All-American libero Mary Lake joined the BYU women’s volleyball team in the winter of 2016, graduating from high school early to begin her college career at 17.
Whitney Bower should be playing her senior year in high school in Nampa, Idaho, but decided to reclassify and joined the Cougars in August. She’s 17 years old and the starting setter on the No. 9 team in the country.
Both Lake and Bower received the guidance and encouragement they needed to excel because that’s part of the legacy and culture of a BYU women’s volleyball program that has reached seven straight NCAA Sweet 16’s.
The Cougars are 9-2 heading into West Coast Conference play this week, opening with a road trip to Gonzaga and Portland. BYU is coming off a 3-1 win at rival Utah and a stunning 3-1 victory at No. 1 Stanford. BYU has won five straight WCC regular-season titles, so confidence and expectations are high.
“The conference is going to be challenging, always is,” BYU coach Heather Olmstead said. “I definitely think we’re going to be challenged on the road and at home. We know that the WCC has good serving teams, and that’s always going to challenge you when you have good serving teams and you have to pass, especially on the road.”
But back to Lake and Bower.
Lake missed her senior season at Palm Springs High School in California due to a knee injury but BYU coach Heather Olmstead was certain she would be a four-year starter at libero. Lake is an inspirational player on the court, encouraging teammates and keeping them focused.
Still, she appreciated those who showed her the way things were done in Provo, specifically former All-Americans Amy Boswell-Usevitch and Whitney Young-Howard.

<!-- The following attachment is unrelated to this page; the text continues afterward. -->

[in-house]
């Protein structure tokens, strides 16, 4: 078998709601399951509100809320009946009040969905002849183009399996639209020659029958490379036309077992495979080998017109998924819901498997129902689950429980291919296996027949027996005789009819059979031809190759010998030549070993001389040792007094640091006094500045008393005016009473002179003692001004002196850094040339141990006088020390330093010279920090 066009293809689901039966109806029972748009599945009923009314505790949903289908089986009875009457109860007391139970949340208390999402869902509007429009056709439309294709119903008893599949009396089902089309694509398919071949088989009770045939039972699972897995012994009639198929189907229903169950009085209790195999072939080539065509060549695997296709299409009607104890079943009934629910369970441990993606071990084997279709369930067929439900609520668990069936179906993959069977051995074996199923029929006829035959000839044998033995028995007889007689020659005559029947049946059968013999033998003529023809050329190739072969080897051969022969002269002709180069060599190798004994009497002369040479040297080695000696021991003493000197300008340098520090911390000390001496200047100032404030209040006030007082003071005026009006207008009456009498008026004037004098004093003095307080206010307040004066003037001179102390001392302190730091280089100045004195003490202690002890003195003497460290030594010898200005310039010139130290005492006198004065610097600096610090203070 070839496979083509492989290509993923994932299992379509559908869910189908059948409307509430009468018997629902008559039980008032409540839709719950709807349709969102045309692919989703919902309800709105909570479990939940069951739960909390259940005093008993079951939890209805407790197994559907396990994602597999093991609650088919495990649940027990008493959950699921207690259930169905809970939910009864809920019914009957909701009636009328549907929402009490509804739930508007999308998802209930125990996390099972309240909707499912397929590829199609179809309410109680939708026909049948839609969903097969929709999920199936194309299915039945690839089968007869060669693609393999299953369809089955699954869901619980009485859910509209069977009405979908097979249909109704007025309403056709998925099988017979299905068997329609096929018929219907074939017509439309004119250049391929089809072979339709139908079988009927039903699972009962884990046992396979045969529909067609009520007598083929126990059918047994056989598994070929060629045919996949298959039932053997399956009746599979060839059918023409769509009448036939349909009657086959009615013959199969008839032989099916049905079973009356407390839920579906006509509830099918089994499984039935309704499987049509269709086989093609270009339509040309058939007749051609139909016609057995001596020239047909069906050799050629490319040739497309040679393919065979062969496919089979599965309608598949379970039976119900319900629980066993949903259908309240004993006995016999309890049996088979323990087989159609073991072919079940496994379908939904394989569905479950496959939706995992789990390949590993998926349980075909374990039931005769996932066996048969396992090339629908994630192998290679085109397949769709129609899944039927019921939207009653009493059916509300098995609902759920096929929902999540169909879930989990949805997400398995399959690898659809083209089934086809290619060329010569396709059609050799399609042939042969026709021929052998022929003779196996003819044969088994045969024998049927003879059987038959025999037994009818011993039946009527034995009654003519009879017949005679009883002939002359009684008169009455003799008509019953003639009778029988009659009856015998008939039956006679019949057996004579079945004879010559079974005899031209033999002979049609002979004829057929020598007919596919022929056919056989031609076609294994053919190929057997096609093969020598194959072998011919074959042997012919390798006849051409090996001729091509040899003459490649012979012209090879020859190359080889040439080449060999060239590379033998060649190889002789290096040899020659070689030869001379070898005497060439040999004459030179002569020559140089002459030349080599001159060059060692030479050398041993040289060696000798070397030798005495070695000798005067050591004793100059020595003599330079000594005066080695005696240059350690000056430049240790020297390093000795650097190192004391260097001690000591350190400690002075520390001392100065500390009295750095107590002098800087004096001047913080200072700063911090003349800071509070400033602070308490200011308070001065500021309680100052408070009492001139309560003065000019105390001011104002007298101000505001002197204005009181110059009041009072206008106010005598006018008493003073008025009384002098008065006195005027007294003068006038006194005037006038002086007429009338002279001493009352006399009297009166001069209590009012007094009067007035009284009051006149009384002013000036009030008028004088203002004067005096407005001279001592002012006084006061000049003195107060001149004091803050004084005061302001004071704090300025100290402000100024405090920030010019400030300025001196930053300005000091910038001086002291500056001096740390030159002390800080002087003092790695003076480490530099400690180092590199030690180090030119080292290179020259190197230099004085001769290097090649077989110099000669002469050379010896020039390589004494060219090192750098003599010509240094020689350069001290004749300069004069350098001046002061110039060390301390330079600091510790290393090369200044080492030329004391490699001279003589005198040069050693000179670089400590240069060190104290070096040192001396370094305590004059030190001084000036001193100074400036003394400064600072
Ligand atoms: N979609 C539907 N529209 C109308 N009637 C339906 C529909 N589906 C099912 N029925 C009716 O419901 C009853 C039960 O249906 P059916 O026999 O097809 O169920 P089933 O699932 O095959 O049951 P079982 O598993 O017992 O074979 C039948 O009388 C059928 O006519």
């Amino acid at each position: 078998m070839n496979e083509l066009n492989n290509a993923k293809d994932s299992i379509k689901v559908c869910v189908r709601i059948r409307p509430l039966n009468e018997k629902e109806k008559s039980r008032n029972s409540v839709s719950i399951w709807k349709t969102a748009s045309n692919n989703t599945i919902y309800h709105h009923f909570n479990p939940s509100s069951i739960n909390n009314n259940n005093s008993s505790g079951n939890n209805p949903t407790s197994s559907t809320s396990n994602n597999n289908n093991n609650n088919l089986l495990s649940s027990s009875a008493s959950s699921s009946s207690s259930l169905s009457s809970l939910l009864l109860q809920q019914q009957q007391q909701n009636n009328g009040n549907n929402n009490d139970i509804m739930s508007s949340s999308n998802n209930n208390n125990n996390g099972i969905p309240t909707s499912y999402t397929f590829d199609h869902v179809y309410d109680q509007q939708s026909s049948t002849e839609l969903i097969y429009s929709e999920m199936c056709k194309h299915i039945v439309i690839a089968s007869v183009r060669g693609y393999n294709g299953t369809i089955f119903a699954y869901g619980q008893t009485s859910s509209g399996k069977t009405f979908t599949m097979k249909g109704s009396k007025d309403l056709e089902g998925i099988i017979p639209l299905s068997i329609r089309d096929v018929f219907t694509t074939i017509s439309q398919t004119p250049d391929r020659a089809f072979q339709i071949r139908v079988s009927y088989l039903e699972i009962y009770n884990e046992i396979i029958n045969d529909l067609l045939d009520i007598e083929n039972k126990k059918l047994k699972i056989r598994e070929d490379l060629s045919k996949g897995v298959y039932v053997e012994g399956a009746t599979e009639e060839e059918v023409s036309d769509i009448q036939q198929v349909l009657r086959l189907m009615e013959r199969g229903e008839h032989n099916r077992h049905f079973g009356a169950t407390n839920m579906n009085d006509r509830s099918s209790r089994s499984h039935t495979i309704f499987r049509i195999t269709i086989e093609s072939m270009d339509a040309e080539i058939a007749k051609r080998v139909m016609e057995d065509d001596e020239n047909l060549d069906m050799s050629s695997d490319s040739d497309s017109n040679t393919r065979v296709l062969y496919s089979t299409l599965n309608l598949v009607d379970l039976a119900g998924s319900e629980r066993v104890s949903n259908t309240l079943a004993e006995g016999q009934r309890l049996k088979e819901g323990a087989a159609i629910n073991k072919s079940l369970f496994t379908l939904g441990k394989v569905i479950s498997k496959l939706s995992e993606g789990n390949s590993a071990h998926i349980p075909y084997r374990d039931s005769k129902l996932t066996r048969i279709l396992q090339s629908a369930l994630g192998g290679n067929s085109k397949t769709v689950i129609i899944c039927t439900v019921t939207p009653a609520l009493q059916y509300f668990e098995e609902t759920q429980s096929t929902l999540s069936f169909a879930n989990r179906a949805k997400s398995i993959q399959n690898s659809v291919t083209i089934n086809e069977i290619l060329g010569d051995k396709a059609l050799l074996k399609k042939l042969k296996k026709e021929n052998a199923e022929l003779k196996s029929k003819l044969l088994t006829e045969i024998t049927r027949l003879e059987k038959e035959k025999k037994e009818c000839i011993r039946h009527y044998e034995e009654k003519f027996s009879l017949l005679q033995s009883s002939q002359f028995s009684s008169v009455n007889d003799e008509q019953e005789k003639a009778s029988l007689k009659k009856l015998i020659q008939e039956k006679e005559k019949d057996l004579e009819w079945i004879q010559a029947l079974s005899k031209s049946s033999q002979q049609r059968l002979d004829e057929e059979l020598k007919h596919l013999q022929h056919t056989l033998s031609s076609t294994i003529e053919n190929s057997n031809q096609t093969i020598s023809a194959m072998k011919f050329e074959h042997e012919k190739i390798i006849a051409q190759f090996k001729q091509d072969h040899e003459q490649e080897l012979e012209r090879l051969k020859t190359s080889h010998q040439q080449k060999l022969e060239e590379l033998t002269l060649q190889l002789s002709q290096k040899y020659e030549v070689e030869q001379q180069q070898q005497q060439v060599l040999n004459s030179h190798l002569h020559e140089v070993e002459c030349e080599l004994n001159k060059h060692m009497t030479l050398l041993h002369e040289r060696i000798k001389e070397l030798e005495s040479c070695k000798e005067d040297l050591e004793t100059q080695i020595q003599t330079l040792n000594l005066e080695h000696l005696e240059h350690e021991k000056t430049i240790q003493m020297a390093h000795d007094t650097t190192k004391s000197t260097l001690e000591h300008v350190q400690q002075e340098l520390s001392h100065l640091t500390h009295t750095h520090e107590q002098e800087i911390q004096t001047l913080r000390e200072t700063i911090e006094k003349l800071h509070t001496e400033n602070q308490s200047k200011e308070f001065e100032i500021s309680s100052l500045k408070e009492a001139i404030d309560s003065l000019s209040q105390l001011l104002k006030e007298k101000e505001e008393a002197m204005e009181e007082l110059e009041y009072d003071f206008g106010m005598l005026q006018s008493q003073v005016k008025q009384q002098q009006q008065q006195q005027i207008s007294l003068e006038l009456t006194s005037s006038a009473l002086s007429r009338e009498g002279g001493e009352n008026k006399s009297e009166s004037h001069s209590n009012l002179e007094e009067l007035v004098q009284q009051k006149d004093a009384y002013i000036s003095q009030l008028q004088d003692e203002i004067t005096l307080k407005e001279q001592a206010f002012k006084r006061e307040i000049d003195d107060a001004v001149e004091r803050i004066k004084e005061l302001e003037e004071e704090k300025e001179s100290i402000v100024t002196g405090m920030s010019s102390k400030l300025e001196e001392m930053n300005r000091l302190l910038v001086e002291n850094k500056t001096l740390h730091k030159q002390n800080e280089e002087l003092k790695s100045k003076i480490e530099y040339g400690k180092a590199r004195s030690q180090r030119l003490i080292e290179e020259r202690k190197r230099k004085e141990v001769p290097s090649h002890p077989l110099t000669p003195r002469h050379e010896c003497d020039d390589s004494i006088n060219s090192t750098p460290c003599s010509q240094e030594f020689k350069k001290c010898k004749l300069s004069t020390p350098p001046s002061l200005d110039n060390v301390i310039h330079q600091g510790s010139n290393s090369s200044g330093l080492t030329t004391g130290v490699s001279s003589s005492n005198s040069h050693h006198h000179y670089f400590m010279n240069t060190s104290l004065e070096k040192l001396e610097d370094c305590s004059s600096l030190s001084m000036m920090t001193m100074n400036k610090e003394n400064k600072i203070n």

“Amy was always building me up and giving me confidence, telling me I was going to play and the team needed me and I was exactly what the team needed,” Lake said. “I’ve never really thought back to that relationship, but even during the season when I had my downs and my ups, she was always there to build me back up and get me back on my feet. That’s what I’ve been trying to tell Whitney (Bower) is that she’s exactly what this team needs because it’s true. She’s awesome.”
Through 11 matches, Bower is averaging 10.38 assists per set, 2.62 digs per set and leads the team with 24 aces. Against Stanford, the left-hander had 48 assists and led the team with 18 digs.
“Whitney is so composed for how young and inexperienced she is in collegiate game,” Olmstead said. “Serving is a strength for her and defensively she’s getting more confident in the back row and digging a lot of balls for us. With her and Mary back there together it was hard for Stanford to score points and I think that’s huge for us. Whitney has inspired other people to play better floor defense as well. Her ability to make good decisions and set the right people at the right time, she’s continuing to develop that.”
Lake isn’t shy about sharing her enthusiasm and experience with Bower.
“They have a great relationship,” Olmstead said. “Mary is doing such a great job encouraging Whitney to just keep doing her best and keep being who she is and having that competitive fire. They are very similar that way with their energy and their fire. I think they look to each other in that. Mary is doing such a good job leading her and showing her how to be resilient and have that forward focus to that next point. As a setter you always need to be thinking ahead and focused on that next touch.”
Lake’s tutelage was important last week when Bower was experiencing a Utah rivalry match and a trip to a Top 5 program’s home floor in Stanford for the first time. It will continue to pay dividends during the WCC schedule and beyond.
“I’ve loved and admired Whitney since she got here,” Lake said. “You could tell she’s an exceptionally hard worker. She will fight to win and has a confidence. When she started playing I told her she was what was right for the team right now. She’s going to be an incredible volleyball player. She has a presence on the court and I think she’s doing a fantastic job.”